[10] Net.bible.org. Greek text – Matthew 2:23; 26:71; Mark 1:24; 14:67; 10:47; Luke 4:34; John 18:5.  Strong.  “Nazarenos <3478>  The New Strong’s Exhaustive Concordance of the Bible.  “Nazarean” and “Nazarene.”  Merriam-Webster. 2017 <http://www.merriam-webster.com>   “-an” suffix. Dictionary.com. 2017.  <http://www.dictionary.comSoncino Babylonian Talmud. Sanhedrin, Folio 43a, footnote #34.   Shachter, J. and Freedman, H.  “Sanhedrin.”  Soncino Babylonian Talmud. Ed. Epstein. “Introduction.” Soncino Babylonian Talmud. Abbreviation” ref. “MS.M”.&nbsp
[11] Soncino Babylonian Talmud. Sotah 47a, footnote #11, 27 & 28.
[12] “Babylonian Talmud.”  Word Digital Library | Library of Congress. 2017. <https://www.wdl.org/en/item/8910>  Pasternak, Nurit. “The Material Context of 15th-Century Hebrew Florentine Manuscripts.” 2013. Academia.edu. 2017. <https://www.academia.edu/4320985/The_Material_Context_of_15th-Century_Hebrew_Florentine_ManuscriptsSoncino Babylonian Talmud.  Sanhedrin 43a.  “Talmud.”  Jewish Encyclopedia.  2011.
[13] Genesis 1:5. NET, NRSV, NASB, NIV, NRSV. “eve.” MiriamWebster.com. n.d. https://www.merriam-webster.com/dictionary/eve; “evening (n.).” Online Etymology Dictionary. n.d. https://www.etymonline.com/word/Evening; Gregg, Daniel. TorahTimes.org. n.d. “What is the Genesis definition of “Day.”?” <https://www.torahtimes.org/The%20Genesis%20defintion%20of%20Day.htm> Eisen, Yosef. Chabad.org. n.d. “The Babylonian Talmud.” <https://www.chabad.org/library/article_cdo/aid/2652565/jewish/The-Babylonian-Talmud.htm> Sassoon, Hacham Isaac S. The Torah. n.d. “Does a Day Begin in the Evening?” <https://www.thetorah.com/article/does-a-day-begin-in-the-evening> “Day, night, morning, evening and ‘between the evenings.’” Menorah-Bible. n.d. <https://bible-menorah.jimdofree.com/english/resurrection-on-sabbath/day/>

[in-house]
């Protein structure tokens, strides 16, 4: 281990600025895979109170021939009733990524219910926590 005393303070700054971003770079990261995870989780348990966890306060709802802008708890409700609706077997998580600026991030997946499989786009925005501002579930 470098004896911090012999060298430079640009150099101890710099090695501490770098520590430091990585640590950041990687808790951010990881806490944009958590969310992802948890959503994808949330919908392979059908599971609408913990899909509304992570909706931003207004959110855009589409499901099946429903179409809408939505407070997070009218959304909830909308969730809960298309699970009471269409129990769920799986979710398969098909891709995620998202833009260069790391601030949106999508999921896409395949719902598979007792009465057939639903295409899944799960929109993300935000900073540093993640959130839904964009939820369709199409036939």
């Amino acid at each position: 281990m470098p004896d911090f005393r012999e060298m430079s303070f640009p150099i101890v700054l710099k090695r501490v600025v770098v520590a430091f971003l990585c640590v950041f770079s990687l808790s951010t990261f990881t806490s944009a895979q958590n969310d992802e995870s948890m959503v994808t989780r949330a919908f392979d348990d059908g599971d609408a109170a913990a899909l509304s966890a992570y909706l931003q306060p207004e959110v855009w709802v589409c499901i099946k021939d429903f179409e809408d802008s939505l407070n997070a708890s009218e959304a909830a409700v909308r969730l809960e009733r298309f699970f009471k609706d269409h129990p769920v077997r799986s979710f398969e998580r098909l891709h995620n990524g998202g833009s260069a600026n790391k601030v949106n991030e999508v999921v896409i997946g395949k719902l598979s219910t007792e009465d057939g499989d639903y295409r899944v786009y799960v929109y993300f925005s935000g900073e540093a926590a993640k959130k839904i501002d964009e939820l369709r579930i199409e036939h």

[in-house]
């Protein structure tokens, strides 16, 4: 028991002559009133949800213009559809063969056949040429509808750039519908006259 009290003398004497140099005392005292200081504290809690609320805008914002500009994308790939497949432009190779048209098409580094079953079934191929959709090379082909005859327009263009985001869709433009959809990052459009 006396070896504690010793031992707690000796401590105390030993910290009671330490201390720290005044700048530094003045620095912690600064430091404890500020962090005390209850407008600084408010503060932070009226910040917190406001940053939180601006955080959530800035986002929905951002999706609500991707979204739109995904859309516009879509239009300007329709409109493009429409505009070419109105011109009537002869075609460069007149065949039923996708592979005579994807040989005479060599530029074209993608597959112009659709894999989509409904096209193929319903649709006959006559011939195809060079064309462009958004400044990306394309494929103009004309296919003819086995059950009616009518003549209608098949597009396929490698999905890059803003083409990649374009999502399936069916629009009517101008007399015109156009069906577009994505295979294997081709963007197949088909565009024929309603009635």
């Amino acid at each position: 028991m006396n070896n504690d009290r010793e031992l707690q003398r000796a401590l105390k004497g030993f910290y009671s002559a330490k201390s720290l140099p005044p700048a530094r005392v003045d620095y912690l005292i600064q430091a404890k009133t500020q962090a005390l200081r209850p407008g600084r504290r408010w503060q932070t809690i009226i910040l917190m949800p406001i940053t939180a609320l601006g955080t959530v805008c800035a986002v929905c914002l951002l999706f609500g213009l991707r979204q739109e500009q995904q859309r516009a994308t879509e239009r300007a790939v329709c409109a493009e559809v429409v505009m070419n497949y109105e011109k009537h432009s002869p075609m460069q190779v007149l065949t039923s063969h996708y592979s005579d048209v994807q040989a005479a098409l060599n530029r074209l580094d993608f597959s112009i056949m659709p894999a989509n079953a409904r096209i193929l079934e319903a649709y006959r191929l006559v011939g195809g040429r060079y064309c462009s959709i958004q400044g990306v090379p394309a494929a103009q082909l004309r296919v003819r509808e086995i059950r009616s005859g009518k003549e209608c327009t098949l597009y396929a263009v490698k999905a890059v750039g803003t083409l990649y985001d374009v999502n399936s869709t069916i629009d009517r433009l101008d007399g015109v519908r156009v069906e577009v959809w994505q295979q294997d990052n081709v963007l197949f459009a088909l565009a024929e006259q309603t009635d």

[14] Rich, Tracey R.  “Jewish Beliefs.”  JewFAQ.org. n.d. <http://www.jewfaq.org/beliefs.htm>  Maimonides.  Mishneh Torah.  Trans. Eliyahu Touger.  “Moses Ben Maimon.” Jewish Encyclopedia.  2011.  Furst, Rachel. “The Mishneh Torah – Maimonides’ halakhic magnum opus.”  MyJewishLearning.com. 2010.  <http://www.myjewishlearning.com/article/the-mishneh-torah/>   Seeskin, Kenneth. “Maimonides.” Stanford Encyclopedia of Philosophy. 2006, revised 2017.  <https://plato.stanford.edu/entries/maimonides/>
[15] Schneerson, Menachem M.  From Exile to Redemption. Volume 2.  Chapter 4, “Studies in Rambam, Hilchos Melachim, Chapter 5, Chapter 11”, footnotes #551, #558, #559, #602, and Chapter 12.”  <http://www.sichos-in-english.org/books/from-exile-to-redemption-2/02.htm>  “Melachim uMilchamot – Chapter 11.” <http://www.chabad.org/library/article_cdo/aid/1188356/jewish/Melachim-uMilchamot-Chapter-11.htm>  Maimonides. “The Law Concerning Moshiach.”  Footnote #5.  Kesser.org. n.d. <http://www.kesser.org/moshiach/rambam.html#SIE>  “Mishneh Torah.” MishnahTorah.com. n.d. <http://web.archive.org/web/20161105145530/http://www.mishnehtorah.com:80>  Shulman, Moshe. “The Rambam on Isaiah 53.”  “Mishneh Torah.” MishnahTorah.com.  Maimonides.  “The Law Concerning Moshiach.” Kesser.org. “Publisher’s Forward.” Ed. Gutfreund,
[16] Maimonides.  “The Law Concerning Moshiach.” Sichos In English translation.

Leave a Reply

This site uses Akismet to reduce spam. Learn how your comment data is processed.